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A new version of the GNU linear programming kit (GLPK) (one of my favorite solvers) has been released today. While not being CPLEX it is probably one of the best freely available solvers out there and it comes with its own modeling language GMPL which is very similar to AMPL. GLPK comes with an interesting feature: It has an exact simplex algorithm. The new version includes new API functions for networks and flows and can read flow data in DIMACS format:

In this release:

The following new API routines were added to the package:

glp_mincost_okalg     find minimum-cost flow with out-of-kilter

glp_maxflow_ffalg     find maximal flow with Ford-Fulkerson

For detailed description of these new routines and related data
structures see chapter “Graph and Network API Routines” in the
reference manual included in the distribution.

The following new command-line options were added to the solver

–mincost             read min-cost flow data in DIMACS format
–maxflow             read maximum flow data in DIMACS format

Also GUSEK, a freely available GLPK IDE for Windows has been updated as well to include the new GLPK 4.36 version. GUSEK is pretty decent and if you are using Windows and you want to use GLPK you should definitely give it a closer look. Unfortunately, it is available for Windows only – maybe there will be a version for Macs or Linux soon? As GUSEK is based on open source it might be rather easy to do I suppose? There is also an IEOR Tools interview available with Luiz Bettoni, the developer of GUSEK.

UPDATE (17.02.2009): Great tutorials on how to use GLPK are available as well!

GLPK benchmarks for NETGEN instances:

Below here are benchmarks for 50 original NETGEN instances of min-cost
flow problem obtained with the glpk primal simplex.

Solver:   GLPSOL 4.36 (options used: --mincost --nopresol)
Computer: Intel Pentium 4, 3.0 GHz
Platform: Cygwin/Windows XP
Compiler: GCC 3.4.4 (options used: -O3)
Test set: 50 original NETGEN instances of min-cost flow problem
         (generated by glpk/examples/netgen.c)

Problem    Nodes   Arcs       Optimum        Iters  Time,s
--------  ------  ------  ----------------  ------  ------
netgn101    5000   25336  +6.191726000e+06   17222      41
netgn102    5000   25387  +7.233714400e+07   28528      71
netgn103    5000   25355  +2.189475530e+08   35530      91
netgn104    5000   25344  -1.910037100e+07   16962      41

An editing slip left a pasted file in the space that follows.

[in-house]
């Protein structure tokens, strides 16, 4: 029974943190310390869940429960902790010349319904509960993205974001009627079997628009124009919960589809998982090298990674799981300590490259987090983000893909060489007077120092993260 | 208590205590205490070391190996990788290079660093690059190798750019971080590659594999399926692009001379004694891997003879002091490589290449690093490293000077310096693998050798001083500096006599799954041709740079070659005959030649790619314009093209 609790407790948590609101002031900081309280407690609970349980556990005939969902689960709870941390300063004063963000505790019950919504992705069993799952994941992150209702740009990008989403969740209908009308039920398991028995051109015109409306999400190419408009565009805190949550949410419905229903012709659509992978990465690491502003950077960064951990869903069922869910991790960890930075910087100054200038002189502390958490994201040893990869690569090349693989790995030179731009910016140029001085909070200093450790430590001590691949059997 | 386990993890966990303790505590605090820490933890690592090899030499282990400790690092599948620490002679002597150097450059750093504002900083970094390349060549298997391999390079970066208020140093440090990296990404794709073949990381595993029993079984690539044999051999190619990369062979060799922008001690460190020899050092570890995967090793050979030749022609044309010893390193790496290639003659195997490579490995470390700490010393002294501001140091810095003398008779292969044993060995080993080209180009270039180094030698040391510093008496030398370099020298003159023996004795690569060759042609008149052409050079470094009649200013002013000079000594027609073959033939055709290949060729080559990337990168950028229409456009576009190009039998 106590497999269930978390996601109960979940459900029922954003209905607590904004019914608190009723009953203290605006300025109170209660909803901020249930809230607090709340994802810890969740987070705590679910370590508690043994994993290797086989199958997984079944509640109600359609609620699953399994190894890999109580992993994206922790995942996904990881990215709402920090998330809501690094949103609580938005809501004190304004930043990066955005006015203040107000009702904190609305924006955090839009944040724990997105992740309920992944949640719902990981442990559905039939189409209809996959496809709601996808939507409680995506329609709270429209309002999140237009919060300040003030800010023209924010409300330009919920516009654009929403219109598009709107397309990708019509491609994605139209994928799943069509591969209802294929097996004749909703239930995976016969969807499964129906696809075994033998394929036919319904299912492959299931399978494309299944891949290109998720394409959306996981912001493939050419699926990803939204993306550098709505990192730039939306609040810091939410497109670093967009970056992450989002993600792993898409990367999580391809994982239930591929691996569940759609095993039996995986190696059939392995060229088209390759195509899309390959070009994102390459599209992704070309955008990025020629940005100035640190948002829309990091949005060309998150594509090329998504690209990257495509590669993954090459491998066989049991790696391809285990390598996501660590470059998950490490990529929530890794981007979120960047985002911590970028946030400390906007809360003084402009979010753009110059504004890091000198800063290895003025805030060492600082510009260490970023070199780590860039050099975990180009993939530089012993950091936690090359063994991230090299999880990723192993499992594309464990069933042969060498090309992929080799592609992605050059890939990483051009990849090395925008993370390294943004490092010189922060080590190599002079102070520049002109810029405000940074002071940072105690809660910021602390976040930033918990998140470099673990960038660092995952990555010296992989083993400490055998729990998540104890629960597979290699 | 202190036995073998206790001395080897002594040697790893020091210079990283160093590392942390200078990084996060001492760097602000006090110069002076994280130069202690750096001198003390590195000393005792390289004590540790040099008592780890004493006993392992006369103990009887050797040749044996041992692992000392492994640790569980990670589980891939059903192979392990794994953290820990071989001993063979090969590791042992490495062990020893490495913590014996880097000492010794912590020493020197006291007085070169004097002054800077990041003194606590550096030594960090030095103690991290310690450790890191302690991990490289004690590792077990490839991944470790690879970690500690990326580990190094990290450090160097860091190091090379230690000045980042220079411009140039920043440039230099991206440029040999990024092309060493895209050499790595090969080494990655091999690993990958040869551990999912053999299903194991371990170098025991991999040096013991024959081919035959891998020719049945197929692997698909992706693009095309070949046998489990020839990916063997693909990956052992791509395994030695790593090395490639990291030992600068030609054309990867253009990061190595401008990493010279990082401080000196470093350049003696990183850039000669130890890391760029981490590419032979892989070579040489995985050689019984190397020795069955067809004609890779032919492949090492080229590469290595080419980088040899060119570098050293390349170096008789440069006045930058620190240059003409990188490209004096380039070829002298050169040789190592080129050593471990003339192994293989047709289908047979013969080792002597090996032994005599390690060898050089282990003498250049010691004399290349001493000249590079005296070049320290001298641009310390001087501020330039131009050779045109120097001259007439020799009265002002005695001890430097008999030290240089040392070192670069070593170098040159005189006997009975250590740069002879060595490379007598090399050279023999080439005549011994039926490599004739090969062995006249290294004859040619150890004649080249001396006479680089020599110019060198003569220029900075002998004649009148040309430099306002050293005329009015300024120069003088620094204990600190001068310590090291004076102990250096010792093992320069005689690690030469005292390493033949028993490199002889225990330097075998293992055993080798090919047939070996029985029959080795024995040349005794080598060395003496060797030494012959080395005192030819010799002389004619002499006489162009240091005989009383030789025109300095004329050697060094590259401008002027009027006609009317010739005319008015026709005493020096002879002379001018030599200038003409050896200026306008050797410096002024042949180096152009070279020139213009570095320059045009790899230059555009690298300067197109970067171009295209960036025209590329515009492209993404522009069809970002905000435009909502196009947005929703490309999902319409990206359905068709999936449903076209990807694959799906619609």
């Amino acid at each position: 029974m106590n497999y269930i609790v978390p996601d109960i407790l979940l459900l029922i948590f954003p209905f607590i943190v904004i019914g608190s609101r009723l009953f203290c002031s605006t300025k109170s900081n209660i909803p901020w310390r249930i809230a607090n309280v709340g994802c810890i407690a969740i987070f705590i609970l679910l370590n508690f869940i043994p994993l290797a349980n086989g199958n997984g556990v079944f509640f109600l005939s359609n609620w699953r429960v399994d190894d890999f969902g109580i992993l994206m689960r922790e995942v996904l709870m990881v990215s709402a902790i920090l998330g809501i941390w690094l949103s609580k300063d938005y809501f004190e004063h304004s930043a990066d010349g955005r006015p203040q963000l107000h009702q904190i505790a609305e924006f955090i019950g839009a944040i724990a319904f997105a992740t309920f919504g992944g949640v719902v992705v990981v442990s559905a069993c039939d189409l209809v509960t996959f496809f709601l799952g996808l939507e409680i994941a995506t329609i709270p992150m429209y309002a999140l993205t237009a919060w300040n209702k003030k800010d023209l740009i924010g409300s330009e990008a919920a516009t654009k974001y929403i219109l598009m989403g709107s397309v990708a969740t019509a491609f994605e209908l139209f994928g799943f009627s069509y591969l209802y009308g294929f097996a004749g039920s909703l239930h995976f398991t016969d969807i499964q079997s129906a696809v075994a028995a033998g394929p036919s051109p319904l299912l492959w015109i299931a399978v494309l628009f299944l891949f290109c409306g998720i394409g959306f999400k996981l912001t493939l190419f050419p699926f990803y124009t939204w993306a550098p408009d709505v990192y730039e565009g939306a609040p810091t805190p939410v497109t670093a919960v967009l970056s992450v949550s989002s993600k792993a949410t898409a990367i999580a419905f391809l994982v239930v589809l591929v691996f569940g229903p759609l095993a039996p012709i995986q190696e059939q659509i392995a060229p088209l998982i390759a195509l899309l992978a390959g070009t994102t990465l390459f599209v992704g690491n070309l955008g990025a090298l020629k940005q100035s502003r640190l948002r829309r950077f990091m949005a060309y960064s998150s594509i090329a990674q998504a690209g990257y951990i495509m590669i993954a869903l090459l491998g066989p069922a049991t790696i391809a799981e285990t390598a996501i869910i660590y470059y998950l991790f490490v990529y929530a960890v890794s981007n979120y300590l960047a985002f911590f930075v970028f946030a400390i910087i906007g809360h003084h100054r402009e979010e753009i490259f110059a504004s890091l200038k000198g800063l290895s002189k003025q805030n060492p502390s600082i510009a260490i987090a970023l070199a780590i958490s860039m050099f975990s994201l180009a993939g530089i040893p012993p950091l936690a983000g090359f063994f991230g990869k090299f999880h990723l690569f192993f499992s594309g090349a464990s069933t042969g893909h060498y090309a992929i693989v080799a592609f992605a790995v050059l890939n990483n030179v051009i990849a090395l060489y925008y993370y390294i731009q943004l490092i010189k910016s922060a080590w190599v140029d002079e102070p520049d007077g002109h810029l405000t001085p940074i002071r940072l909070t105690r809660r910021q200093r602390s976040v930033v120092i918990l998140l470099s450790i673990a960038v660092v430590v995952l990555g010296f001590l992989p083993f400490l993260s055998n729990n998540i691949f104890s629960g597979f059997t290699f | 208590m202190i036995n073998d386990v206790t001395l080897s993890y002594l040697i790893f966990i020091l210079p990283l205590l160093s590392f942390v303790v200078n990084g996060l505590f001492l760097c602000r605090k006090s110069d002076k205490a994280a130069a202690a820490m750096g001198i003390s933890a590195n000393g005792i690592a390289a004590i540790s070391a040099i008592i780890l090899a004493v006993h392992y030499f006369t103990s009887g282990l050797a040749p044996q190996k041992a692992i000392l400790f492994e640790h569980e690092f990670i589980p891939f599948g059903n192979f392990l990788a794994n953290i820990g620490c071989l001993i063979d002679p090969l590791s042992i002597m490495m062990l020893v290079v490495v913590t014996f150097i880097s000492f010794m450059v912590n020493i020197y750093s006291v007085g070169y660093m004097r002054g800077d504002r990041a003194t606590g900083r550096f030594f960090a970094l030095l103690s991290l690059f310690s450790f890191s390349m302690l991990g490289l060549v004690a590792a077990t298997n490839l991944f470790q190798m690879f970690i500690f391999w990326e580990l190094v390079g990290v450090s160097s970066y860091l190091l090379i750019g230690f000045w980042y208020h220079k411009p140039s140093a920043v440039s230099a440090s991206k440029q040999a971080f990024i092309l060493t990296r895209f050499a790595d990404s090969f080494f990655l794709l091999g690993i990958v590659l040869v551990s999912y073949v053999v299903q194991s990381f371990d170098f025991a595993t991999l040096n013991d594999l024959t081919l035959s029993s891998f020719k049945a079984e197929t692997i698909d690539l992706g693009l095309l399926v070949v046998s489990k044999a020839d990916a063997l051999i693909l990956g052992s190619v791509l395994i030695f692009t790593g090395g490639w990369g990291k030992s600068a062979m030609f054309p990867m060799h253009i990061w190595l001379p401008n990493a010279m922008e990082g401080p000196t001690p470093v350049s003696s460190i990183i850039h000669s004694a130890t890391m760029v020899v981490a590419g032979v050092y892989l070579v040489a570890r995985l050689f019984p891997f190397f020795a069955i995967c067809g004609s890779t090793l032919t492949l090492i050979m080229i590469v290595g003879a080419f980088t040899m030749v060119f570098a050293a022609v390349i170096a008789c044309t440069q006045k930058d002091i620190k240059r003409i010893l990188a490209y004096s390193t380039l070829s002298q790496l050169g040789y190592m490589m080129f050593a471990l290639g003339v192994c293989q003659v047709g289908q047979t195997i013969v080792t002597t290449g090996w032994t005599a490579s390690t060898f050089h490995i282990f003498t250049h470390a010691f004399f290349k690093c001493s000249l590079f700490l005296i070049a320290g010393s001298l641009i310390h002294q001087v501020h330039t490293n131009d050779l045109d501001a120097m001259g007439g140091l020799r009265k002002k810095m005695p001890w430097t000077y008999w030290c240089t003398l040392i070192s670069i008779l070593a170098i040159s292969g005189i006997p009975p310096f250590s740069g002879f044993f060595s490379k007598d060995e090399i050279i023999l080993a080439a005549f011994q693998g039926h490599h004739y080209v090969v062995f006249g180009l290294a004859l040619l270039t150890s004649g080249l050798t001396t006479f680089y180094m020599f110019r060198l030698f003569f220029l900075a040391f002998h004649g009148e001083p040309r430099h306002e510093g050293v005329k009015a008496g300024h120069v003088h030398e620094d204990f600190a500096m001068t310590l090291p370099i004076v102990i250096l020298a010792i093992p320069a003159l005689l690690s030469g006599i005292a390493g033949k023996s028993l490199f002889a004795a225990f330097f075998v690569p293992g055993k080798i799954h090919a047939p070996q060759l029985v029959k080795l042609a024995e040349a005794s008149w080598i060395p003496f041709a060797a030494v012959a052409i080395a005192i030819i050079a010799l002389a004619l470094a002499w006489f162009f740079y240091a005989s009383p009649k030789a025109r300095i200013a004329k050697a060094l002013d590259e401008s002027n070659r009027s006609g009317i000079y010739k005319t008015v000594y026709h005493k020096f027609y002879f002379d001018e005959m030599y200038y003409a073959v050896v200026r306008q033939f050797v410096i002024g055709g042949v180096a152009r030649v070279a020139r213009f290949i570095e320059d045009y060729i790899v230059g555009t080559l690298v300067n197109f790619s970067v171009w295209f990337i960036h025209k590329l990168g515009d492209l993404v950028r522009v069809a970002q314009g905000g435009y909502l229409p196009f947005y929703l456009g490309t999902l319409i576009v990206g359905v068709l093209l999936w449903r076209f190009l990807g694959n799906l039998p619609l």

netgn105    5000   25332  +3.119257800e+07   17112      42
netgn106    5000   12870  +4.314276000e+06   11813      17
netgn107    5000   37832  +7.393769000e+06   20941      69
netgn108    5000   50309  +8.405738000e+06   24587     104
netgn109    5000   75299  +9.190300000e+06   30547     188
netgn110    5000   12825  +8.975048000e+06   12012      18
netgn111    5000   37828  +4.747532000e+06   19920      65
netgn112    5000   50325  +4.012671000e+06   22034      92
netgn113    5000   75318  +2.979725000e+06   24210     147
netgn114    5000   26514  +5.821181000e+06   13548      27
netgn115    5000   25962  +6.353310000e+06   15917      35
netgn116    5000   25304  +5.915426000e+06   13874      34
netgn117    5000   12816  +4.420560000e+06    9225      14
netgn118    5000   37797  +7.045842000e+06   16456      55
netgn119    5000   50301  +7.724179000e+06   18006      77
netgn120    5000   75330  +8.455200000e+06   20607     127
netgn121    5000   25000  +6.636636000e+07   25563      56
netgn122    5000   25000  +3.099752900e+07   23774      52
netgn123    5000   25000  +2.338877700e+07   24382      56
netgn124    5000   25000  +1.780344300e+07   24357      60
netgn125    5000   25000  +1.411962200e+07   24245      62
netgn126    5000   12500  +1.880221800e+07   13808      21
netgn127    5000   37500  +2.767464700e+07   32483     103
netgn128    5000   50000  +3.090619400e+07   40121     164
netgn129    5000   75000  +4.090520900e+07   51742     322
netgn130    5000   12500  +3.893960800e+07   15259      23
netgn131    5000   37500  +1.675297800e+07   28777      86
netgn132    5000   50000  +1.330295100e+07   31967     117
netgn133    5000   75000  +9.830268000e+06   35709     178
netgn134    1000   25000  +3.804874000e+06    7426      12
netgn135    2500   25000  +1.172961600e+07   15506      29
netgn136    7500   25000  +3.331810100e+07   29578      82
netgn137   10000   25000  +4.642603000e+07   31433     104
netgn138    5000   25000  +6.071087900e+07   46106     134
netgn139    5000   25000  +3.272968200e+07   34657      93
netgn140    5000   25000  +2.718383100e+07   28635      71
netgn141    5000   25000  +1.996328600e+07   20610      43
netgn142    5000   25000  +2.024345700e+07   17830      36
netgn143    5000   25000  +1.858677700e+07   13875      25
netgn144    5000   25000  +2.504591000e+06   24581      56
netgn145    5000   25000  +2.159561380e+08   24018      55
netgn146    5000   25000  +2.253113811e+09   24680      57
netgn147    5000   25000  -4.279083730e+08   47990     144
netgn148    5000   25000  -9.296531800e+07   37528     105
netgn149    5000   25000  +8.605122400e+07   24057      54
netgn150    5000   25000  +6.193149190e+08   23429      52

Written by Sebastian

February 6, 2009 at 8:27 pm

Posted in Software